BLTI » Topics » Managements Report on Internal Control over Financial Reporting

These excerpts taken from the BLTI 10-K filed Mar 16, 2009.
Management’s Report on Internal Control over Financial Reporting
 
Our management is responsible for establishing and maintaining adequate internal control over financial reporting, as such term is defined in Rules 13a-15(f) and 15d-15(f) under the Securities Exchange Act of 1934. A company’s internal control over financial reporting is a process designed to provide reasonable assurance regarding the reliability of financial reporting and the preparation of financial statements for external purposes in accordance with generally accepted accounting principles. A company’s internal control over financial reporting includes those policies and procedures that (i) pertain to the maintenance of records that, in reasonable detail, accurately and fairly reflect the transactions and dispositions of our assets; (ii) provide reasonable assurance that transactions are recorded as necessary to permit preparation of financial statements in accordance with generally accepted accounting principles, and that our receipts and expenditures are being made only in accordance with authorizations of our management and directors; and (iii) provide reasonable assurance regarding prevention or timely detection of unauthorized acquisition, use, or disposition of our assets that could have a material effect on our financial statements.
 
Because of its inherent limitations, internal control over financial reporting may not prevent or detect misstatements. Also, projections of any evaluation of effectiveness to future periods are subject to the risk that controls may become inadequate because of changes in conditions, or that the degree of compliance with the policies or procedures may deteriorate.
 
Under the supervision and with the participation of management, including our chief executive officer and chief financial officer, management conducted an assessment of the effectiveness of our internal control over financial reporting based on the framework established by the Committee of Sponsoring Organizations of the Treadway Commission (COSO) entitled “Internal Control — Integrated Framework.” Based on our evaluation under COSO Framework, management concluded that our internal control over financial reporting was effective at a reasonable assurance level as of December 31, 2008.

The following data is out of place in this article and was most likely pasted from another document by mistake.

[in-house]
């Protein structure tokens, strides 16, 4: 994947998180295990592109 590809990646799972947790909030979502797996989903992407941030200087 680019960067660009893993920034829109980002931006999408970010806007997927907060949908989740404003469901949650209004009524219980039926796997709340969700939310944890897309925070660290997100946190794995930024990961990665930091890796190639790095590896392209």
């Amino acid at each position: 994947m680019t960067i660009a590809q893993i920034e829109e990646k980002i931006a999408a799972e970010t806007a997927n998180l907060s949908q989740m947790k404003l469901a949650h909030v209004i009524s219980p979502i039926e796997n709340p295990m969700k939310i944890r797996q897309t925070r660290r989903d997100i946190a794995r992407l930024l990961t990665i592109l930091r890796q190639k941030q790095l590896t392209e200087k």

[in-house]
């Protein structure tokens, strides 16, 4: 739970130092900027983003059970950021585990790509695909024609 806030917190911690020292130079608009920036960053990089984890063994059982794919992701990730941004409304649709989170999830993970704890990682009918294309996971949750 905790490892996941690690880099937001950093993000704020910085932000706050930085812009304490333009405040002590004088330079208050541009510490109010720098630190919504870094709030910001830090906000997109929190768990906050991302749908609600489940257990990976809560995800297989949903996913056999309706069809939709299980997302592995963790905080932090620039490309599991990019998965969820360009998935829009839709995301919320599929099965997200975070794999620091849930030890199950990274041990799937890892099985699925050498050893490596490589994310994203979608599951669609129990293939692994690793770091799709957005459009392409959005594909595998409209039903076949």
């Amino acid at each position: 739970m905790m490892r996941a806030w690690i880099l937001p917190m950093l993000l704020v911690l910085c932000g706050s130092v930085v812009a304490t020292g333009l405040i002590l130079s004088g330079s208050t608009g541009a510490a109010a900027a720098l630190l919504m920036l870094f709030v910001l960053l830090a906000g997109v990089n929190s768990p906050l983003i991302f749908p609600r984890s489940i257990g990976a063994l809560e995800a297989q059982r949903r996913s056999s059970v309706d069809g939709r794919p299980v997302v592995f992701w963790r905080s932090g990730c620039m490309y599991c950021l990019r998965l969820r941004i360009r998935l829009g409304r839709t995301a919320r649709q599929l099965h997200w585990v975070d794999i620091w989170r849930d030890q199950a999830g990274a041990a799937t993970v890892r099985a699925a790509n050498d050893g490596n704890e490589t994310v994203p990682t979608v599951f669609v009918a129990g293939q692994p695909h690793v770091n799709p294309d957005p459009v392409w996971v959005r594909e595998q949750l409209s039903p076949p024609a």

BDO Seidman, LLP, our independent registered public accounting firm that audited the consolidated financial statements included in this Annual Report on Form 10-K, issued an attestation report on our internal control over financial reporting as of December 31, 2008; their report is included herein.
 
Management’s
Report on Internal Control over Financial Reporting



 



Our management is responsible for establishing and maintaining
adequate internal control over financial reporting, as such term
is defined in
Rules 13a-15(f)
and
15d-15(f)
under the Securities Exchange Act of 1934. A company’s
internal control over financial reporting is a process designed
to provide reasonable assurance regarding the reliability of
financial reporting and the preparation of financial statements
for external purposes in accordance with generally accepted
accounting principles. A company’s internal control over
financial reporting includes those policies and procedures that
(i) pertain to the maintenance of records that, in
reasonable detail, accurately and fairly reflect the
transactions and dispositions of our assets; (ii) provide
reasonable assurance that transactions are recorded as necessary
to permit preparation of financial statements in accordance with
generally accepted accounting principles, and that our receipts
and expenditures are being made only in accordance with
authorizations of our management and directors; and
(iii) provide reasonable assurance regarding prevention or
timely detection of unauthorized acquisition, use, or
disposition of our assets that could have a material effect on
our financial statements.


 



Because of its inherent limitations, internal control over
financial reporting may not prevent or detect misstatements.
Also, projections of any evaluation of effectiveness to future
periods are subject to the risk that controls may become
inadequate because of changes in conditions, or that the degree
of compliance with the policies or procedures may deteriorate.